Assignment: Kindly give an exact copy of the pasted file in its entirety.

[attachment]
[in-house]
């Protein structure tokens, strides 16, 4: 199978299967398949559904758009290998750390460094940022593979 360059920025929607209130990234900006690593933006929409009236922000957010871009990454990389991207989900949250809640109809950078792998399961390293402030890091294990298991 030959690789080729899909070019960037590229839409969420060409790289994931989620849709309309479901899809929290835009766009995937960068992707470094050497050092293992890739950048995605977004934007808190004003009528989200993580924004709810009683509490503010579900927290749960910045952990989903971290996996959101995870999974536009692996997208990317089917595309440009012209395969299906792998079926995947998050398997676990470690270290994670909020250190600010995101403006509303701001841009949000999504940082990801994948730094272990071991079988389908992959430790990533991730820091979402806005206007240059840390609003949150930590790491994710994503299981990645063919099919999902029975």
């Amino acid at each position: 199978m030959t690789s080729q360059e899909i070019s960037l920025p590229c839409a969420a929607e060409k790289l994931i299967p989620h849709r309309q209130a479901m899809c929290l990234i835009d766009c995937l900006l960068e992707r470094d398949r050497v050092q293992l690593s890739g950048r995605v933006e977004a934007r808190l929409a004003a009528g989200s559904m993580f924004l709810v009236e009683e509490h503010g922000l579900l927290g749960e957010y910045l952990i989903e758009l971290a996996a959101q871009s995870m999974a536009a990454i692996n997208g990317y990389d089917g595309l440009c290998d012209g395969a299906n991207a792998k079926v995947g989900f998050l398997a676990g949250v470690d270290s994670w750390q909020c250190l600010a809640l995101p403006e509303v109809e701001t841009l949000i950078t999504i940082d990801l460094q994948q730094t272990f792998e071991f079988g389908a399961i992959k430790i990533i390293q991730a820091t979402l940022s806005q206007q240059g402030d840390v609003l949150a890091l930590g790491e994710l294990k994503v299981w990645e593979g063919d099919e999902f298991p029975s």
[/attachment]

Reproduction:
[in-house]
């Protein structure tokens, strides 16, 4: 199978299967398949559904758009290998750390460094940022593979 360059920025929607209130990234900006690593933006929409009236922000957010871009990454990389991207989900949250809640109809950078792998399961390293402030890091294990298991 030959690789080729899909070019960037590229839409969420060409790289994931989620849709309309479901899809929290835009766009995937960068992707470094050497050092293992890739950048995605977004934007808190004003009528989200993580924004709810009683509490503010579900927290749960910045952990989903971290996996959101995870999974536009692996997208990317089917595309440009012209395969299906792998079926995947998050398997676990470690270290994670909020250190600010995101403006509303701001841009949000999504940082990801994948730094272990071991079988389908992959430790990533991730820091979402806005206007240059840390609003949150930590790491994710994503299981990645063919099919999902029975």
């Amino acid at each position: 199978m030959t690789s080729q360059e899909i070019s960037l920025p590229c839409a969420a929607e060409k790289l994931i299967p989620h849709r309309q209130a479901m899809c929290l990234i835009d766009c995937l900006l960068e992707r470094d398949r050497v050092q293992l690593s890739g950048r995605v933006e977004a934007r808190l929409a004003a009528g989200s559904m993580f924004l709810v009236e009683e509490h503010g922000l579900l927290g749960e957010y910045l952990i989903e758009l971290a996996a959101q871009s995870m999974a536009a990454i692996n997208g990317y990389d089917g595309l440009c290998d012209g395969a299906n991207a792998k079926v995947g989900f998050l398997a676990g949250v470690d270290s994670w750390q909020c250190l600010a809640l995101p403006e509303v109809e701001t841009l949000i950078t999504i940082d990801l460094q994948q730094t272990f792998e071991f079988g389908a399961i992959k430790i990533i390293q991730a820091t979402l940022s806005q206007q240059g402030d840390v609003l949150a890091l930590g790491e994710l294990k994503v299981w990645e593979g063919d099919e999902f298991p029975s």